It was a high-class slum area. That is, if you were from Brooklyn or Manhattan you might not conceive of it as a slum, because it was all one-story shacks, but it was packing cases, people living in old chicken coops. It was squalor of the worst kind.
Here, Alexander is comparing the village in Chavez Ravine with the high-density tenements found in some East Coast cities like New York, Boston, and even Chicago.
But this is where Alexander stumbles once again. He describes the housing as "... one-story shacks ..." that were constructed of "... packing cases, people living in old chicken coops ...". But take another look at the photograph, above. Of the many homes in the photograph, one sees neither packing crates nor chicken coops; nor, for that matter, are all the homes single-story — there are at least a half-dozen multi-story homes in this photograph alone. Most of the homes appear to be made of stucco on the outside, with porches and windows. There are paved streets, gardens, and trees.
Alexander then goes on to describe his opinion of life in the village.
But, you know, children growing up in that area must have had an enchanted life, in a way. I mean, they were surrounded by Elysian Park. Their ravine itself had not very many trees in it, but it was country living, as if it was a little place in Mexico. It wasn’t all that bad from the standpoint of living conditions.
So what does Alexander think of life in the village? He doesn't seem to know what he thinks.
Was it a slum? And what, exactly, is a slum? Lacking any legal or statutory definition, the term slum then is defined only in the eye of the beholder and becomes subject to the prejudices of the person who uses the term. But it can — and is, and was then — wielded like a cudgel and applied to any area that the Anglo city planners wished to destroy. The racist overtones of that process fairly scream at us today.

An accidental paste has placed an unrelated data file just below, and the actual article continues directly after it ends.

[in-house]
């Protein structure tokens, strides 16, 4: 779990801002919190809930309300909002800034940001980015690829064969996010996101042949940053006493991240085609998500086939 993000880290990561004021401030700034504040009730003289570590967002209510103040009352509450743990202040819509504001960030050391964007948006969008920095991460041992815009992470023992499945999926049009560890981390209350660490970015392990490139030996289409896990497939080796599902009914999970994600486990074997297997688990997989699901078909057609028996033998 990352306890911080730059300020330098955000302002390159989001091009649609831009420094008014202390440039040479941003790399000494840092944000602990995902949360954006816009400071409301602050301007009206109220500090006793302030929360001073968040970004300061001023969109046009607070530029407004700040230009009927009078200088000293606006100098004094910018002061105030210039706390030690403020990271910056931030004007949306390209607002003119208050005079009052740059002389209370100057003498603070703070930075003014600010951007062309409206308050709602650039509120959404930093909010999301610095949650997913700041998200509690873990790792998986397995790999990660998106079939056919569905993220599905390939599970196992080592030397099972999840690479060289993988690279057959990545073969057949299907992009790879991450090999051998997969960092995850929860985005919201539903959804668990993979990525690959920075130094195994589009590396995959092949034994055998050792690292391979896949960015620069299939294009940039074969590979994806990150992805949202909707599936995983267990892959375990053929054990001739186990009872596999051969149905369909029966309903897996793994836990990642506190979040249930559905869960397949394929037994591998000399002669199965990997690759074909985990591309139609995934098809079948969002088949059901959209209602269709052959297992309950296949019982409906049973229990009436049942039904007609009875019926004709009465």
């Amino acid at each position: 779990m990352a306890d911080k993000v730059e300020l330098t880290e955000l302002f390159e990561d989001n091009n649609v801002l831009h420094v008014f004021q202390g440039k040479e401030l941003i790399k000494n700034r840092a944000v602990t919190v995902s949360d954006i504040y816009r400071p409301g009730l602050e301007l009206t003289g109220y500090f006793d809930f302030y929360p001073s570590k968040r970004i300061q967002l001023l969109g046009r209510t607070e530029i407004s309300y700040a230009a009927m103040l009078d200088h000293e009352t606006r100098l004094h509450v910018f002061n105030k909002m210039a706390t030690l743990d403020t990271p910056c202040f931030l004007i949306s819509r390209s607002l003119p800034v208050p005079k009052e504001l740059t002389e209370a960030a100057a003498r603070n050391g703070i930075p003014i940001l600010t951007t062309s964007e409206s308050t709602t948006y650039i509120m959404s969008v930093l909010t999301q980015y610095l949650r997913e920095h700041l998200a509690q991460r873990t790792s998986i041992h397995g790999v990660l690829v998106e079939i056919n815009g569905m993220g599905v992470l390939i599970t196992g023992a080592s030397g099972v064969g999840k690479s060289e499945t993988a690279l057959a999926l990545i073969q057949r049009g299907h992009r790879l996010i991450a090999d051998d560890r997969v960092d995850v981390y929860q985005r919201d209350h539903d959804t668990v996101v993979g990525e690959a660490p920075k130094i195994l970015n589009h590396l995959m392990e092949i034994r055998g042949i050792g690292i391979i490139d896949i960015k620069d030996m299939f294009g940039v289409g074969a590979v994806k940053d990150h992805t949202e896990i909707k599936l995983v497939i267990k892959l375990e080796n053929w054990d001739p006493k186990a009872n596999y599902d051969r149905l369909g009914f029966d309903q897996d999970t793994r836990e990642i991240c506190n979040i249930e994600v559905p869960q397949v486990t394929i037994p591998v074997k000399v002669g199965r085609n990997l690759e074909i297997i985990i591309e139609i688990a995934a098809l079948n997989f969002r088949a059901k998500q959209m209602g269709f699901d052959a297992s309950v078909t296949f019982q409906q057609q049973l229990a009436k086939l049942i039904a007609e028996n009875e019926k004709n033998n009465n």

Alexander's final statement is a combination not only of his own prejudice, but also of his confusion; he doesn't really know what he thinks ... nor do we have any idea from his description.
In a way it was an idyllic situation, in spite of its squalor.
"... an idyllic situation, in spite of its squalor." If life in the village constituted an idyllic situation, then why was is necessary to destroy it? Was it racism? White privilege? The power of a dominant culture to make decisions for a disenfranchised, minority culture?
We do not know; but Alexander's confused, convoluted description of life in the ravines has value, if only to serve as a bad example.
About the Author
Bouett is a retired research scientist and registered professional
engineer who now conducts historical and genealogical research
full-time. A ninth-generation Californian, he is particularly interested in the displacement of the nearly 1,100 families that lived in the Chavez Ravine communities of la Loma, Palo Verde, and Bishop to make way, ultimately, for the construction of Dodger Stadium. His ancestors arrived in California with Portolá in 1769 and came to Los Angeles with the founders on September 4, 1781.
"Thank you for such an informative site which highlights the plight of those relocated from Chavez Ravine. My stepfather was a happy child growing up in the Palo Verde area. He had many stories about living in the area and working at the [Ayala] store."